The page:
Tuesday, September 29, 2009


Wilson got adopted today. I'm sad to see him go but the family that has adopted him is so wonderful I can only be happy for them and him. The couple live in New Jersey with a big yard, and have four children between 5 and 12 who showered him with affection when they came to visit. He will be in heaven with grass to roll in, and children to play with. And talk about devotion - the family says they will take him on every holiday. Their last dog, also a rottweiler at 170 pounds! who passed away a few weeks back, would sit on the sofa with them, pillow under his head, and blanket on top. They have puppy neighbours too, so it is everything I could have wished for for the little guy. From the streets of Harlem on his own three weeks ago, Wilson now has a huge loving family. A very happy tale. 
I wanted to share something I read recently in a book called 59 seconds by Professor Richard Wiseman. Those with dogs know only too well the benefits of having a canine friend but Professor Wiseman has researched scientific evidence to prove that having a dog is truly good for us. Karen Allen of the University of New York at Buffalo assembled a group of city stockbrokers suffering from hypertension and randomly divided them into two groups – one of which was given a dog to look after. After six months, the blood pressure of those that were assigned dogs was significantly lower than the group without. Dogs also proved more effective in alleviating mental stress than one of the most commonly used drugs to treat hypertension.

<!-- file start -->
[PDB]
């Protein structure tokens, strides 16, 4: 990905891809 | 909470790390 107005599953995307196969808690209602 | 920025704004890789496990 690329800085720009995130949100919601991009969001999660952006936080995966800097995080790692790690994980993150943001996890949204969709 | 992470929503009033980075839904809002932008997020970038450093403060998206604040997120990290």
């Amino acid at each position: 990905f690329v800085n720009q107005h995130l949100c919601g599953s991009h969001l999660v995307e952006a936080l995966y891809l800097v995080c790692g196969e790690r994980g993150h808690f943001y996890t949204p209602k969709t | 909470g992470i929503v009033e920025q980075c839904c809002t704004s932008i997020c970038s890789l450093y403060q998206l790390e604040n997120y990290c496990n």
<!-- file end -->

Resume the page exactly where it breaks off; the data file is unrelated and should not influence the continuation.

Wiseman goes on to discuss several theories as to why this may be. Arguments being that the exercise associated with walking dogs have a physical and psychological benefit. Another is that dogs act as the ultimate "non-judgmental friend" like a devoted therapist. An alternative is that touching and stroking a dog has a calming benefit. But the biggest argument made is that dogs make people sociable - by talking with other dog owners in the park, or being stopped by strangers on the street who want to pet your dog. Says Wiseman: "As spending time with other people is a major source of happiness and health, dogs' inadvertent but effective ability to bring people together plays a major role in promoting the well-being of their owners". So there we have it. As proven by scientists, we should all have a dog in our lives.
Here's a photo of me with Brian - foster number 1 – an old chihuahua that had been set upon by rats. That was a year and a half ago. Am I less stressed now than pre-Brian? Hmm, I'm not so sure. But I do have a lot more friends.

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